Why there's no AddRange/RemoveRange method in IDbSet interface in Entity 6?

c# entity-framework entity-framework-6


In Entity Framework 6 AddRange method has been introduced. It's great for big inserts because DbSet.Add method always trigger DetectChanges which extremely slows down the process. I've just wanted to use some existing code based on IDbSet interface when realized that it doesn't have AddRange method. It exists only in DbSet class.

I googled a little bit and found this discussion - http://forums.asp.net/t/1978828.aspx?Why+is+there+no+AddRange+method+for+System+Data+Entity+IDbSet+T+ - but there's no clear conclusion about the reason why actually AddRange method does not exist in IDbSet interface.

Is it a bug or is there some good reason for it not to be there? Any ideas?


Here https://entityframework.codeplex.com/workitem/2781 Microsoft gave me an answer:

This is by design. The interface approach wasn't a good one for DbSet because adding members breaks any existing applications that implement the interface.

Given we want to be able to add members to DbSet, we swapped to a base class approach where DbSet is a base class that you can directly mock or inherit.

Here are some links that show how to use DbSet rather than IDbSet:



7/31/2015 2:54:43 PM

Accepted Answer

From the Entity Framework Design Meeting Notes, on May 16, 2013:

The team recognized the potential for breaking changes:

The DbSet classes (generic and non-generic) inherit from a (generic or non-generic) IDbSet interface. IDbSet is intended only for creating test doubles, be these mocks or fakes.

However, in EF6 DbSet has changed in four ways that if reflected in equivalent changes for IDbSet would be breaking changes:

  • FindAsync added
  • AddRange/RemoveRange added
  • Local return type changed to DbLocalView (this change may be reverted anyway)

They discussed a bunch of potential changes in detail, but ultimately decided to avoid the breaking change, and to "make DbSet more mockable":

The decision was to make DbSet more mockable. However, we will not obsolete IDbSet because this would create work for those currently using IDbSet who don’t need to use the new members. We will add guidance to IDbSet indicating that using DbSet is the way to go for new code and, depending on feedback, we may choose to obsolete IDbSet in a future release.

And if you look at the code for IDbSet, they added comments to the top of the interface:

IDbSet was originally intended to allow creation of test doubles (mocks or fakes) for DbSet. However, this approach has issues in that adding new members to an interface breaks existing code that already implements the interface without the new members.

Therefore, starting with EF6, no new members will be added to this interface and it is recommended that DbSet be used as the base class for test doubles.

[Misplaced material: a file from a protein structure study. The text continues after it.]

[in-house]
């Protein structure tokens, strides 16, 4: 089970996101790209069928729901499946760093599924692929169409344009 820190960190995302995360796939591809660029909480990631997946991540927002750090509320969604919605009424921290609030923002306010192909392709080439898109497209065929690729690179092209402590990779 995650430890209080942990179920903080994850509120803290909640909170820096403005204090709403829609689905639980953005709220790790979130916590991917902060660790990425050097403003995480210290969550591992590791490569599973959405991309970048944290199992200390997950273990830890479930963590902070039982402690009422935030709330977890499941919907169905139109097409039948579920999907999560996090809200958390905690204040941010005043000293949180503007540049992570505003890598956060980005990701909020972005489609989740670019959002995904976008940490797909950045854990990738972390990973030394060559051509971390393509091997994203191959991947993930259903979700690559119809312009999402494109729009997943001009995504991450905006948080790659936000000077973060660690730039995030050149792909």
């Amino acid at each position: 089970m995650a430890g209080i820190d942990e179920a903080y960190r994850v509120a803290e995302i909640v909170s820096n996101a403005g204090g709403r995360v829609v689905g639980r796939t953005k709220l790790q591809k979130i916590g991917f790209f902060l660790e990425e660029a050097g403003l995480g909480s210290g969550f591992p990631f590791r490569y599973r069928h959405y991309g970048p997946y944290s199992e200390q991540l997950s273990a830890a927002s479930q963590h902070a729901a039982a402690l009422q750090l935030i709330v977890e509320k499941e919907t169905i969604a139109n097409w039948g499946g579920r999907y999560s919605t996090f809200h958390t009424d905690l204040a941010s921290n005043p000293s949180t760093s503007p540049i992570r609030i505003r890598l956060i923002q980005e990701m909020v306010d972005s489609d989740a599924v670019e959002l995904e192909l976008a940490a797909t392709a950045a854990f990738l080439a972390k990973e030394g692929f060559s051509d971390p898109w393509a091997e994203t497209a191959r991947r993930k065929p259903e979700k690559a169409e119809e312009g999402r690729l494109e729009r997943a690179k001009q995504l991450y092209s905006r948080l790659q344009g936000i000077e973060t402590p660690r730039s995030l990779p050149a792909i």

7/21/2015 1:34:51 PM

Popular Answer

This is definitely not a bug and is done like this by design. It is hard to answer this type of question without being a developer on the .NET library but my guess is that they wanted to keep interfaces simple. Maybe someone on the .NET team will see this and chime in. Backwards compatibility issues will be tied to the interface/concrete implementation, which is also definitely a possibility in this scenario. However, this reasoning probably will not carry over to why IList/ICollection does not define those.

One argument is that by adding AddRange (as well as RemoveRange/InsertRange) to the interface, you are forcing the implementer to define those methods. Interfaces should be simple and easy to define. AddRange, etc methods should really only exist on concrete collections where you can see performance improvements. For example, a List can optimize its AddRange by properly increasing its internal capacity, etc. Where a simple loop over items and calling Add maybe be more costly (e.g. via an Extension method).

They probably do this for the same reason IList, ICollection, etc do not have an AddRange on the interface directly but do on the concrete implementations.

There is a workaround for this, and that is to abstract both the interface and the concrete class using your own interface/class. You can give your interface an AddRange and extend DBSet/implement your interface in another class. This may or may not work depending on how you are using IDBSet/DBSet in your code. Although, a little refactoring can make this work. Something like this --

public class MyDbSet<TEntity> : DbSet<TEntity>, IMyDbSet<TEntity> where TEntity : class

public interface IMyDbSet<TEntity> : IDbSet<TEntity> where TEntity : class
    IEnumerable<TEntity> AddRange(IEnumerable<TEntity> items);

Now, you can just use IMyDbSet in your code. No need to implement AddRange as it is already implemented by extending DbSet. External methods that only accept IDbSet/DbSet should still accept MyDbSet/IMyDbSet.

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